SERVO NOTE 02: (The references posted here are not absolute either. I am not saying that Kalium's AMV Primer is wrong, but instead a guide. Nor am I glorifying Edward Dmytryk's rules for editing as right, but instead lines to follow. The reasoning for this thread is to hopefully merge the two together.)
INFLUENCE: (This topic was influenced by the latest AMV-Review session held on October 22, 2007. The topic of the session concerned on Beat-Synch as a whole, and how it affects AMVs. Quadir should have the discussion posted in the General AMV thread soon. This Dmytryk vs. The AMV Criteria thread is NOT an extension of that specific discussion, but it was influenced by it. Quadir should have information for AMV-Review as a home for such discussion.)
Reference used can be found here in Film Editing.
And now to the topic.
DMYTRYK vs. THE AMV CRITERIA:
Stanley Kubrick believed that editing was the one truly unique attribute to motion picture production. It was his most favorite phase in filmmaking and stated that it's the only art born straight from motion pictures.
Today many editors have picked up the art as a practice and many have found their way here to the Anime Music Video Community. Through my years I've picked up on the hobby and noticed something peculiar about the AMVs. The majority of them seem to base their overall on synch. Whether it be beat, lyrical, or lip, the majority combine visuals in synch with music alone. I do understand that the music used by the editors serve as mirrors for the anime footage used, yet one thing seems to usually be missing for me. That's substance.
Kalium's AMV Theory Primer is an excellent guide for every AMVer to see. Anyone who hasn't read it should.
Notice that Kalium specifically said "viewed as the most important TECHNICAL aspect of a video." If statement is true, then synch is not necessarily the most important face of a video. Yet I find that many AMVs top face is that of synch. Many from the overrated Naruto videos using the most used action sequences, to the prevalent themed AMVs that have a face but still depend on synch first. In other words, both good and bad AMVs have depended on synch.Kalium wrote:Synchronization, or synch, is the idea that in a music video the audio and video should be connected. Synchronization is typically viewed as the most important technical aspect of a video, the medium through with everything else can be conveyed. It is the connection between music and video. Without synch, you have anime, and you have music, but no real connection between them. Synch can be subdivided into musical, lyrical, and mood synch.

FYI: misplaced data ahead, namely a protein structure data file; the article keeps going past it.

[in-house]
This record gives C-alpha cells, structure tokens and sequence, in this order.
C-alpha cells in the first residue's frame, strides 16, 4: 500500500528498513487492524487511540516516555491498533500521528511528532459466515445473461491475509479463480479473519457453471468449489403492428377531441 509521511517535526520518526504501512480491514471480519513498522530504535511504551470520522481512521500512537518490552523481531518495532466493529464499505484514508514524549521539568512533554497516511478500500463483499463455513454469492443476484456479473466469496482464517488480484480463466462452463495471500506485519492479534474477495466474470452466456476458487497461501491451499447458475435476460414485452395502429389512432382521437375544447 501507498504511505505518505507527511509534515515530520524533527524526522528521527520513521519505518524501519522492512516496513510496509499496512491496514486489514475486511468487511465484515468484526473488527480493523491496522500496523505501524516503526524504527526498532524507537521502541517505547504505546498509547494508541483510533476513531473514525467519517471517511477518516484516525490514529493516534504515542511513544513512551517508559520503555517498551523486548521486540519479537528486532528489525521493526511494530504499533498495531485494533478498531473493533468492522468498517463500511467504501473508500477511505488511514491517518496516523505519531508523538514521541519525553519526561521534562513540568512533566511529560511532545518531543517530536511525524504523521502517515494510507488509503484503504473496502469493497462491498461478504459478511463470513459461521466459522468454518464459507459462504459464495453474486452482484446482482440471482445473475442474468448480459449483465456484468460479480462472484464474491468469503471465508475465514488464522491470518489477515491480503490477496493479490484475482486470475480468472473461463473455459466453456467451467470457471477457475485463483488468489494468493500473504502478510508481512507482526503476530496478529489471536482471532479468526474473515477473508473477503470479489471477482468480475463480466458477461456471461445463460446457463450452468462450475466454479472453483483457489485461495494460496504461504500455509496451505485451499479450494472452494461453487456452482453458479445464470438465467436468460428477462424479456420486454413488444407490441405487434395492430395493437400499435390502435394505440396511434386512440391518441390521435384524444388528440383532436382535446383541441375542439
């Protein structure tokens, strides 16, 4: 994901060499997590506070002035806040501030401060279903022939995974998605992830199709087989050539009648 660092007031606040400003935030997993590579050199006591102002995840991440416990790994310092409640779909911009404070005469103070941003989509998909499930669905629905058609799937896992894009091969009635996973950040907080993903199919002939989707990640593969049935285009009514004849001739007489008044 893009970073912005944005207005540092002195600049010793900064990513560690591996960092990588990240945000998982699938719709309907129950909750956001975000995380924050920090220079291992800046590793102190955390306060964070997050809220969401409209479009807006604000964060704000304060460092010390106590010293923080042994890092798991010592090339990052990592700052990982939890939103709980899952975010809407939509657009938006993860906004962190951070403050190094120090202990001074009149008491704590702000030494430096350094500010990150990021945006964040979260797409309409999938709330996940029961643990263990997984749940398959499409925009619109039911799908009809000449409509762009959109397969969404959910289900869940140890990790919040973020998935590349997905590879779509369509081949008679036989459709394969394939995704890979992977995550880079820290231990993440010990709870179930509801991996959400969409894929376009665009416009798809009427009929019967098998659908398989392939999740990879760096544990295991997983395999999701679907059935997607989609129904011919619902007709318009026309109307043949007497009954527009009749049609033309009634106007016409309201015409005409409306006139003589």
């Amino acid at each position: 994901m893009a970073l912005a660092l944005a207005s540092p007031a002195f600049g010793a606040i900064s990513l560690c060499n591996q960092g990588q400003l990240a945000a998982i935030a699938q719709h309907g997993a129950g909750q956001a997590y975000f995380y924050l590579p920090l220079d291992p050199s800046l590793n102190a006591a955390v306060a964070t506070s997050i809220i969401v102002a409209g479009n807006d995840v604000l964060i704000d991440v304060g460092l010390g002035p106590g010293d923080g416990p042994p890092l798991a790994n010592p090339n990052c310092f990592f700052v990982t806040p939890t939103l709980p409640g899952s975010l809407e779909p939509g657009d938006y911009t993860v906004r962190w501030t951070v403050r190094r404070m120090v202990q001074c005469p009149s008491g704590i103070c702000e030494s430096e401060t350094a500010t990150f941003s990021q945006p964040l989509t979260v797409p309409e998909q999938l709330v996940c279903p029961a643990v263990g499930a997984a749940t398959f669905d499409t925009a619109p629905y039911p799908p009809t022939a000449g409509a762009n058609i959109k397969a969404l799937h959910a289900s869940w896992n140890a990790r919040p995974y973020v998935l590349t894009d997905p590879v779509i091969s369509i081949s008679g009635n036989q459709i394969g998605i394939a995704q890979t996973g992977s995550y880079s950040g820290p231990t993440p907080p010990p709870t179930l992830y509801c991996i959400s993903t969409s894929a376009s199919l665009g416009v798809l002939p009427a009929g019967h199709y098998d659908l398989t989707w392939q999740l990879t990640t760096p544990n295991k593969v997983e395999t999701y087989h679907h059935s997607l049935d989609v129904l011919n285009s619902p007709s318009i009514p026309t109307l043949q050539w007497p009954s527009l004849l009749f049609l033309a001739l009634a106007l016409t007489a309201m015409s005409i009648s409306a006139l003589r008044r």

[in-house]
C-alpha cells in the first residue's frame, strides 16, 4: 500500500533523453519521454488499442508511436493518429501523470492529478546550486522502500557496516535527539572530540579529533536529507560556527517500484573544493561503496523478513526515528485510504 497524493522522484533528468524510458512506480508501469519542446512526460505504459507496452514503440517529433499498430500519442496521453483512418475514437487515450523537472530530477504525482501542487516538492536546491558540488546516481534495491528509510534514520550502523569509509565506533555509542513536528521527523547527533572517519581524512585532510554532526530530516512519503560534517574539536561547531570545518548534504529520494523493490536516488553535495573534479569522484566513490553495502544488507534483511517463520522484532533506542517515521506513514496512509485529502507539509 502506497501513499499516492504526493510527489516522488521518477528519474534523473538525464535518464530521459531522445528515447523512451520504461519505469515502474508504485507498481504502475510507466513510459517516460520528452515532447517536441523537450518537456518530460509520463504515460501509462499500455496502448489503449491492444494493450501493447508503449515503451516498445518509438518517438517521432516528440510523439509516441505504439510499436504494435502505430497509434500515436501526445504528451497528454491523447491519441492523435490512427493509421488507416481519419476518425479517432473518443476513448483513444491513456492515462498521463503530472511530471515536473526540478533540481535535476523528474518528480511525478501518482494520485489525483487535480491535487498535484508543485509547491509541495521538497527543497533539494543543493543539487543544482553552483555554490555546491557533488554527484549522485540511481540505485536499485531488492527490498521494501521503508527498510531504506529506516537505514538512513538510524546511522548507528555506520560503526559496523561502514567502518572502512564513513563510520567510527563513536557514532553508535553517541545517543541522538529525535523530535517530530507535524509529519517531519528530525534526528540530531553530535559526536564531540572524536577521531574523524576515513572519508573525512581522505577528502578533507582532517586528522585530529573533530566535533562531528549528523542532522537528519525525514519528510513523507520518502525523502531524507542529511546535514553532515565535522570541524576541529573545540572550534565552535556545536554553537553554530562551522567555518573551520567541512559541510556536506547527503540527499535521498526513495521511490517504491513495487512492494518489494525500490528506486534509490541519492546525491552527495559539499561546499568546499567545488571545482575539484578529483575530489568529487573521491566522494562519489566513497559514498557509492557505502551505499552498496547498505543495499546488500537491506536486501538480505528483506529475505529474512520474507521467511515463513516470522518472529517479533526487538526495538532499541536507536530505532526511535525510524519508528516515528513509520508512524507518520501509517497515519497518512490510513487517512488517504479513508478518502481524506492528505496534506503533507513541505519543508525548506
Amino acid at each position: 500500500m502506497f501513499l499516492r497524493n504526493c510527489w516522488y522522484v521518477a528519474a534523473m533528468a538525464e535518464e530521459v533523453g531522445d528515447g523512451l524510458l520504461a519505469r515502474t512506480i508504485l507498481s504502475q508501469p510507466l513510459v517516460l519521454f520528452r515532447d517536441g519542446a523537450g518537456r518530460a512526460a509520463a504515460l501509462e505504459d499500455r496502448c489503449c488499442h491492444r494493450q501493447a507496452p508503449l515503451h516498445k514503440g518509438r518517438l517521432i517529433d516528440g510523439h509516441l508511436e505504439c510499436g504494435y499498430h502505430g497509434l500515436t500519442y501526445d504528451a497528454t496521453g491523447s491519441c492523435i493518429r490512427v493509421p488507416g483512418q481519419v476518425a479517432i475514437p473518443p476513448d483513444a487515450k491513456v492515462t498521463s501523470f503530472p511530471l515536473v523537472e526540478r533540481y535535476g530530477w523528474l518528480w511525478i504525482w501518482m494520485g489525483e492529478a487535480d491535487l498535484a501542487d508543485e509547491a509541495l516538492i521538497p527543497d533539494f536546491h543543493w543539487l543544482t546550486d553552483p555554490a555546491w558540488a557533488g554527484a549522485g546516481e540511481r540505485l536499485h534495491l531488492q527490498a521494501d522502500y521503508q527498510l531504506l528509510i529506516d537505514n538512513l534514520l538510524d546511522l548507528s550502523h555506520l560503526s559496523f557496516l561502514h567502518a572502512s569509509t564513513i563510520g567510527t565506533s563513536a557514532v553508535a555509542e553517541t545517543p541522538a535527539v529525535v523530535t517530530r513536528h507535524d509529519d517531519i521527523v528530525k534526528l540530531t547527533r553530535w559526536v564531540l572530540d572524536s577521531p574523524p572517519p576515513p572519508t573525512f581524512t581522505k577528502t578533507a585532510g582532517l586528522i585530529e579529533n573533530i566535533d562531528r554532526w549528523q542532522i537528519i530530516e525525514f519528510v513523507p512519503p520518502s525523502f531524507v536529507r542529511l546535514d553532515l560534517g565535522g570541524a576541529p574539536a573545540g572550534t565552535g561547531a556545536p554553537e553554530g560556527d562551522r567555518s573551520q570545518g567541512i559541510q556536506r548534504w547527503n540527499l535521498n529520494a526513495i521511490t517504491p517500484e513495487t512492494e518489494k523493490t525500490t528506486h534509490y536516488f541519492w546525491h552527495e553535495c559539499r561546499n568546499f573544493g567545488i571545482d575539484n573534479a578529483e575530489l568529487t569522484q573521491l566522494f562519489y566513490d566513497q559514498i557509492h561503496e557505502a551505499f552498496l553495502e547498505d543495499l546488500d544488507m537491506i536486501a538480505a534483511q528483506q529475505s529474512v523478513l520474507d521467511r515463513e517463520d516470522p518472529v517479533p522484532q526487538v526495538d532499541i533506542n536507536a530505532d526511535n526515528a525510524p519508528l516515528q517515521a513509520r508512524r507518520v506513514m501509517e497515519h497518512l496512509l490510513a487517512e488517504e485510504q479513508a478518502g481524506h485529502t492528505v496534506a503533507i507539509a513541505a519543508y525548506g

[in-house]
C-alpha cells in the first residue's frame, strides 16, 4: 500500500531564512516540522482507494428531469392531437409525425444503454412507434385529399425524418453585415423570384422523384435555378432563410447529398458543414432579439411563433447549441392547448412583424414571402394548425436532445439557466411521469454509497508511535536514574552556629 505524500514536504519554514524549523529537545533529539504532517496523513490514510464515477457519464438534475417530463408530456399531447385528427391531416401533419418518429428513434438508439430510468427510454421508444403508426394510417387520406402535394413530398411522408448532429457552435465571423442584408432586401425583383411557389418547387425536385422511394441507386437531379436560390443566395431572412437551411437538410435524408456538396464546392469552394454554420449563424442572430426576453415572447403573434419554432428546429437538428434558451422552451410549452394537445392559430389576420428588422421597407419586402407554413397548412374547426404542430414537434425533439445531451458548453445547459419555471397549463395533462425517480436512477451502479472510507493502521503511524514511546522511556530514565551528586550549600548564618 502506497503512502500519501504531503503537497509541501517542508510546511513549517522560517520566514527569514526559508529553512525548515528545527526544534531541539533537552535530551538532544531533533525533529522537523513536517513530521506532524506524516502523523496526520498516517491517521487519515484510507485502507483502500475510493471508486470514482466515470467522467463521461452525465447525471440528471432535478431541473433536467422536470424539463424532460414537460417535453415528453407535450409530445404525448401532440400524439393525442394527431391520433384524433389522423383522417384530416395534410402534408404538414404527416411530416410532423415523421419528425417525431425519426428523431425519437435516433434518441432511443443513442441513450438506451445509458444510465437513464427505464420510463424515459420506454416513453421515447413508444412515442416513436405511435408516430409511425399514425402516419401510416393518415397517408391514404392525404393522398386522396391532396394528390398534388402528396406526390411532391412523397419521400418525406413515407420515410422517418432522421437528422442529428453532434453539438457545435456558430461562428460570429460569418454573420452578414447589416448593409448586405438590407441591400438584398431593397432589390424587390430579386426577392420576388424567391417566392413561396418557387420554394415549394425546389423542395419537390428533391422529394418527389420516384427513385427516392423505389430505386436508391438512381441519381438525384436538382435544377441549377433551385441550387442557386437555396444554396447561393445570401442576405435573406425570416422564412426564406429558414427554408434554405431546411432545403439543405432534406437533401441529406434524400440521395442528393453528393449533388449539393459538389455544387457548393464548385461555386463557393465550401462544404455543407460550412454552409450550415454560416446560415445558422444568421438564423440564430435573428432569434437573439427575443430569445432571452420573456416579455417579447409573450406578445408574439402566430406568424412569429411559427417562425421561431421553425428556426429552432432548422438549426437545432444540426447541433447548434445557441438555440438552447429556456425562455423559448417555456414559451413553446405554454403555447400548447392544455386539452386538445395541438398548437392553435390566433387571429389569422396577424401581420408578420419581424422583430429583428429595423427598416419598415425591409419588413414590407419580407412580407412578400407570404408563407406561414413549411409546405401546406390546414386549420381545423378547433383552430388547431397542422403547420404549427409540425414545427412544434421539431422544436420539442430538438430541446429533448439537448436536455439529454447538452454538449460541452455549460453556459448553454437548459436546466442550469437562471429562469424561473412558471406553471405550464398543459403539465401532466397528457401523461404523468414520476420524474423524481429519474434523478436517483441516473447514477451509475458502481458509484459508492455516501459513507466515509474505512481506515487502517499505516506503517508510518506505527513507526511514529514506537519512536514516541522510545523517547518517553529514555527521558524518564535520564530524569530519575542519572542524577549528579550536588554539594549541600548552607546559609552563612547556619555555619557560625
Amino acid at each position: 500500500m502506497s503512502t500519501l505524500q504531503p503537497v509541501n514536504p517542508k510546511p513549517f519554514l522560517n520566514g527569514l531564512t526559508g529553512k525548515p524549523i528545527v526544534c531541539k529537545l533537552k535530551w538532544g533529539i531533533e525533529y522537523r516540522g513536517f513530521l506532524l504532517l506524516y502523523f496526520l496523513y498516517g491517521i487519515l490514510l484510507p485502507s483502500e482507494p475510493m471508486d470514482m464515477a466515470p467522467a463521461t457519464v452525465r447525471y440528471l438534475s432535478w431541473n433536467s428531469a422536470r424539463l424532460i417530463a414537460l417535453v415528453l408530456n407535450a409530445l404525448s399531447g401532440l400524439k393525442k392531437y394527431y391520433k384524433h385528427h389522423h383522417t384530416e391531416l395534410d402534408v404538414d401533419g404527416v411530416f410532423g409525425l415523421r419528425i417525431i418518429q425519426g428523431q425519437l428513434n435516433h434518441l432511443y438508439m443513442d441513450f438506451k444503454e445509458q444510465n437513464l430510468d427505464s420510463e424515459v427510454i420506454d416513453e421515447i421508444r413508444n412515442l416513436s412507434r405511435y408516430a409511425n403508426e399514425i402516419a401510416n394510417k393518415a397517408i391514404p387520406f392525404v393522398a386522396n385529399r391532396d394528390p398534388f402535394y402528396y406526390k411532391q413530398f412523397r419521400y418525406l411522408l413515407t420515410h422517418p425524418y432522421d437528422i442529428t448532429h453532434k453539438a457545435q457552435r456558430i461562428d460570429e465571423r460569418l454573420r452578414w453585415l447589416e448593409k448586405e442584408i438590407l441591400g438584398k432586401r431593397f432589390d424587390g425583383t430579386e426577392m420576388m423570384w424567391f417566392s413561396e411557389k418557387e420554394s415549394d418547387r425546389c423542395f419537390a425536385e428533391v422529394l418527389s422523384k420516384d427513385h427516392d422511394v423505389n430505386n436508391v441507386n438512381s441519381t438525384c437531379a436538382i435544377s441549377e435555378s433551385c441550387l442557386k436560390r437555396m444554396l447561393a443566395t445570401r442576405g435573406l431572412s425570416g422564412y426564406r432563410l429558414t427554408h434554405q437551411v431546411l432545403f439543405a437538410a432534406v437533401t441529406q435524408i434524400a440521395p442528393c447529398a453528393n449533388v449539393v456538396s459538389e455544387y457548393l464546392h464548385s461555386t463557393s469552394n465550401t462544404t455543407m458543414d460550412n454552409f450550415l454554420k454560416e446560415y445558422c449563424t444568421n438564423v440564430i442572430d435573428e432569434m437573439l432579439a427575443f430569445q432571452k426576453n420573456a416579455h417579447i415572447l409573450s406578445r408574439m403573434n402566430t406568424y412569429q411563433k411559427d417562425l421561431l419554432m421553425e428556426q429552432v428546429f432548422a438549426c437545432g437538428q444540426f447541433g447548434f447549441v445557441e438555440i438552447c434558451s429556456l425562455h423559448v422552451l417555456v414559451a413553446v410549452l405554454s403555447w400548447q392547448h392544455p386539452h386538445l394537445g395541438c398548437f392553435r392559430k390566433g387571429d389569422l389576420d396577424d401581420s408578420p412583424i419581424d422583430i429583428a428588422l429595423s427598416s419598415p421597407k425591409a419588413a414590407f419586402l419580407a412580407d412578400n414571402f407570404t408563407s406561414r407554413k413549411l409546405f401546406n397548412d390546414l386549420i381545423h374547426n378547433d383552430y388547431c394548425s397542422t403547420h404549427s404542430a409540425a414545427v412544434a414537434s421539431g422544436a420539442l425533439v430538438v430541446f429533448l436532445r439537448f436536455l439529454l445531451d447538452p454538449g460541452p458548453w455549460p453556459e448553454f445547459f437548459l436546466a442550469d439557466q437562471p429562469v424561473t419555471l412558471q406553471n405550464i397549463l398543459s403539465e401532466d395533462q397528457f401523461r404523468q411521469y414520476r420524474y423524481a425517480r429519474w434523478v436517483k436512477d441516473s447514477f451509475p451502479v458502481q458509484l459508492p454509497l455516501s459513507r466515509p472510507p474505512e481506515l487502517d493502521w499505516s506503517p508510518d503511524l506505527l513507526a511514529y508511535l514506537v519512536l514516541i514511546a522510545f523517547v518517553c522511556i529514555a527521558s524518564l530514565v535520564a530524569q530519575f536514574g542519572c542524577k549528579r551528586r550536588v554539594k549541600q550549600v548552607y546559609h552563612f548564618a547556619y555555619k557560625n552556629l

In my opinion, the status quo of popular viewed AMVs is this: it depends on FORM.
An AMV that depends on form is a product that if synchronization is missing from the video, the video becomes less interesting.
I absolutely agree with above statement for an AMV if...
...if the video only has form and is missing SUBSTANCE.
NOTE: when Kalium said "to strengthen a concept in a video that doesn't need it can kill," he wasn't saying that dismissing the concept is the way to go. He was merely saying that staying with a simple idea is probably better than making it complex.Kalium later wrote:A video concept is a deceptively simple thing. The best way to describe it is as a vision. What you want the video to be, how you want the viewer to feel, what you want them to think, to understand. In short, why you're making the video. This is hardly an exhaustive discussion, so what is possible goes far above and beyond what I make mention of. It should also be noted that sometimes a concept doesn't need to be stronger than an anime and a song - not every video needs a strong concept. Attempting to strengthen a concept in a video that doesn't need it can kill the video. That said, when to apply the concept and when not is a matter of taste and style. After all, the overall goal of an AMV is to communicate something, right?